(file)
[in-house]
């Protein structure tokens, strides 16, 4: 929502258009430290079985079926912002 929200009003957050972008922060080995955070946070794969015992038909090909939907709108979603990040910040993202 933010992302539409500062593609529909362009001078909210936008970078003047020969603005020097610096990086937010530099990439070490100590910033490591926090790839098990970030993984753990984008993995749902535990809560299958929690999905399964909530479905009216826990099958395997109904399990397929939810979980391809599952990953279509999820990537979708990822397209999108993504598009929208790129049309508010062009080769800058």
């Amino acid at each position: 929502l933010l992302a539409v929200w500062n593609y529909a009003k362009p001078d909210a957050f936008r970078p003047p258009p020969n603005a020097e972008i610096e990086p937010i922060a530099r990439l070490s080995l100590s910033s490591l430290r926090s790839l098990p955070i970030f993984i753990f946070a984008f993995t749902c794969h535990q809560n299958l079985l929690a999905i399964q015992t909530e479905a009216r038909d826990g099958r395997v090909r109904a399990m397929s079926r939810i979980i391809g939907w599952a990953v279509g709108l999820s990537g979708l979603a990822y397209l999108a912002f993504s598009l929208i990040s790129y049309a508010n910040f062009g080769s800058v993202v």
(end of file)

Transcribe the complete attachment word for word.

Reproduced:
[in-house]
């Protein structure tokens, strides 16, 4: 929502258009430290079985079926912002 929200009003957050972008922060080995955070946070794969015992038909090909939907709108979603990040910040993202 933010992302539409500062593609529909362009001078909210936008970078003047020969603005020097610096990086937010530099990439070490100590910033490591926090790839098990970030993984753990984008993995749902535990809560299958929690999905399964909530479905009216826990099958395997109904399990397929939810979980391809599952990953279509999820990537979708990822397209999108993504598009929208790129049309508010062009080769800058």
């Amino acid at each position: 929502l933010l992302a539409v929200w500062n593609y529909a009003k362009p001078d909210a957050f936008r970078p003047p258009p020969n603005a020097e972008i610096e990086p937010i922060a530099r990439l070490s080995l100590s910033s490591l430290r926090s790839l098990p955070i970030f993984i753990f946070a984008f993995t749902c794969h535990q809560n299958l079985l929690a999905i399964q015992t909530e479905a009216r038909d826990g099958r395997v090909r109904a399990m397929s079926r939810i979980i391809g939907w599952a990953v279509g709108l999820s990537g979708l979603a990822y397209l999108a912002f993504s598009l929208i990040s790129y049309a508010n910040f062009g080769s800058v993202v």